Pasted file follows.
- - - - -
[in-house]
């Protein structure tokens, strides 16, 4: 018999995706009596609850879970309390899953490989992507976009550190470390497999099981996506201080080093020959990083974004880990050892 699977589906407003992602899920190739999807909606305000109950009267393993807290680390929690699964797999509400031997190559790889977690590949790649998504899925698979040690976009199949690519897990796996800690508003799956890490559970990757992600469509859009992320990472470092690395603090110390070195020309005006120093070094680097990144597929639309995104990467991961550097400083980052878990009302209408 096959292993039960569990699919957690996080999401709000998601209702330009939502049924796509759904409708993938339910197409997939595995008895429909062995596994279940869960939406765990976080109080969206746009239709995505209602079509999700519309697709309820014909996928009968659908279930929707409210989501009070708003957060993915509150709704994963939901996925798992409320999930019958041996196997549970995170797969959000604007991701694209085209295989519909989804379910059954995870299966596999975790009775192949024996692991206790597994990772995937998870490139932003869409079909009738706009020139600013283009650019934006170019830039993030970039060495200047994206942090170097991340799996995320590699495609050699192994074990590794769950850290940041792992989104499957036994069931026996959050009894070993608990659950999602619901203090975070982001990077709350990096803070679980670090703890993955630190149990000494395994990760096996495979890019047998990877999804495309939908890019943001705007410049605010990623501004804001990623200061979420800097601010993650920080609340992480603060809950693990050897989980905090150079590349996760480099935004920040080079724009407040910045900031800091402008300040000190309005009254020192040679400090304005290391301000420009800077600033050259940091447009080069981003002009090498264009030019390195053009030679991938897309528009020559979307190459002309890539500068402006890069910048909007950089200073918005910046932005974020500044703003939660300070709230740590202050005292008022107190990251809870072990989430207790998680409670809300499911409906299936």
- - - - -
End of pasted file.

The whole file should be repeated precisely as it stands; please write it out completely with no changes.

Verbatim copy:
[in-house]
């Protein structure tokens, strides 16, 4: 018999995706009596609850879970309390899953490989992507976009550190470390497999099981996506201080080093020959990083974004880990050892 699977589906407003992602899920190739999807909606305000109950009267393993807290680390929690699964797999509400031997190559790889977690590949790649998504899925698979040690976009199949690519897990796996800690508003799956890490559970990757992600469509859009992320990472470092690395603090110390070195020309005006120093070094680097990144597929639309995104990467991961550097400083980052878990009302209408 096959292993039960569990699919957690996080999401709000998601209702330009939502049924796509759904409708993938339910197409997939595995008895429909062995596994279940869960939406765990976080109080969206746009239709995505209602079509999700519309697709309820014909996928009968659908279930929707409210989501009070708003957060993915509150709704994963939901996925798992409320999930019958041996196997549970995170797969959000604007991701694209085209295989519909989804379910059954995870299966596999975790009775192949024996692991206790597994990772995937998870490139932003869409079909009738706009020139600013283009650019934006170019830039993030970039060495200047994206942090170097991340799996995320590699495609050699192994074990590794769950850290940041792992989104499957036994069931026996959050009894070993608990659950999602619901203090975070982001990077709350990096803070679980670090703890993955630190149990000494395994990760096996495979890019047998990877999804495309939908890019943001705007410049605010990623501004804001990623200061979420800097601010993650920080609340992480603060809950693990050897989980905090150079590349996760480099935004920040080079724009407040910045900031800091402008300040000190309005009254020192040679400090304005290391301000420009800077600033050259940091447009080069981003002009090498264009030019390195053009030679991938897309528009020559979307190459002309890539500068402006890069910048909007950089200073918005910046932005974020500044703003939660300070709230740590202050005292008022107190990251809870072990989430207790998680409670809300499911409906299936």